Int J Sports Med 1989; 10(2): 124-128
DOI: 10.1055/s-2007-1024887
© Georg Thieme Verlag Stuttgart · New York

Complement and Immunoglobulin Levels in Athletes and Sedentary Controls

D. C. Nieman, S. A. Tan, J. W. Lee, L. S. Berk
  • Departments of Health Science, Pathology and Laboratory Medicine, Loma Linda University, Loma Linda, California, USA 92350
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Publication History

Publication Date:
14 March 2008 (online)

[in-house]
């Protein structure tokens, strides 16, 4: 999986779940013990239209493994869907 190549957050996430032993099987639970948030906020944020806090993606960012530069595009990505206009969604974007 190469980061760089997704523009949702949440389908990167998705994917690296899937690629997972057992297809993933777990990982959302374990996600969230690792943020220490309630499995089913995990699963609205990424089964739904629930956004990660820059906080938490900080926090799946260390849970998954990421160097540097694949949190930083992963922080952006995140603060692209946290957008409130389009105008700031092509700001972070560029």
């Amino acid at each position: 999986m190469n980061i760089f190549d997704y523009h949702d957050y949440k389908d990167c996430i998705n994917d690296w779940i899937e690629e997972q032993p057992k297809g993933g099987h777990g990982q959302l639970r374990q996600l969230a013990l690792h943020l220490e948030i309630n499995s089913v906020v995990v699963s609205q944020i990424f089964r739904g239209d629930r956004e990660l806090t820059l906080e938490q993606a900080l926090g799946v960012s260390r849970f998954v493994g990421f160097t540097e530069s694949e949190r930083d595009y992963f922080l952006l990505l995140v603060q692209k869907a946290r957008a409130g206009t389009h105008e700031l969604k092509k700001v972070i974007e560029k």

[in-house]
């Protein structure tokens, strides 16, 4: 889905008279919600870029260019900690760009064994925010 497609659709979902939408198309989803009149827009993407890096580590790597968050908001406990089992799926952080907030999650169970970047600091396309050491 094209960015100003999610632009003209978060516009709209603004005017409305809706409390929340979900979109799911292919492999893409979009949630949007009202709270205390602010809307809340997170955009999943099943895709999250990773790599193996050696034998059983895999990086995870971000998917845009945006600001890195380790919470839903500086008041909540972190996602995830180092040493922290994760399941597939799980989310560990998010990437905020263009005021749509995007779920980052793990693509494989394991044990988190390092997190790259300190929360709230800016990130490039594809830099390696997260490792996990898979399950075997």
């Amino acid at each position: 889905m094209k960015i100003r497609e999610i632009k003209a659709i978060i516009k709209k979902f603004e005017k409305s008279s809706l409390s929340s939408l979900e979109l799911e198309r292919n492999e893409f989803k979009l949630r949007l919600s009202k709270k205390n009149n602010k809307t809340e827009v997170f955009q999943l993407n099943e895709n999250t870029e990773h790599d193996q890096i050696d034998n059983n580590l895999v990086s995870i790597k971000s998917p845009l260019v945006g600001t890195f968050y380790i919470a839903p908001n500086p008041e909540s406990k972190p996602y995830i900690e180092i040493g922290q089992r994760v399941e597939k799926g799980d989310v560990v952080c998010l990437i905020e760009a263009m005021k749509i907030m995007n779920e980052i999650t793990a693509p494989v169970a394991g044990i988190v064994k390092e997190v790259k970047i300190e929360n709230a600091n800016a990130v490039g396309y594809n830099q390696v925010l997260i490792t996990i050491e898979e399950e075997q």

Eleven marathon runners (42.7±2.1 yrs, 54.2±1.8 ml·kg-1·min-1) and nine sedentary controls (44.2±1.2 yrs, 33.3±1.1 ml·kg-1·min-1) were studied during 30 min of rest, a graded maximal treadmill test using the Balke protocol, and 45 min of recovery to determine the effects of training and acute exercise on complement and immunoglobulin levels. Three baseline and five recovery blood samples were obtained in addition to repeated 5-min samples during exercise. Data for the exercise period were analyzed using a multiple regression approach to repeated measures ANOVA to allow comparison between groups on a percent V̇O2max basis. Groups did not differ during any of the three phases for IgG, IgA, or IgM. Resting levels of complement C3 (0.89±0.05 vs 1.27 ± 0.10 g/L, P < 0.001) and C4 (0.19 ± 0.02 vs 0.29±0.03 g/L, P < 0.001) were significantly lower in athletes than in controls. Exercise complement C3 [F(1,18) = 14.1, P = 0.001] and C4 [F(1,18) = 7.6, P = 0.013], and recovery complement [F(1,18) = 19.4, P < 0.001] and C4 [F(1,18) = 13.5, P = 0.002] were also lower in the athletes than in sedentary controls. Acute increases during exercise were not associated with changes in catecholamines or Cortisol. These data suggest that blood concentrations of C3 and C4, but not IgG, IgA, or IgM, are decreased during rest, graded maximal exercise, and recovery in marathon runners in comparison with sedentary controls.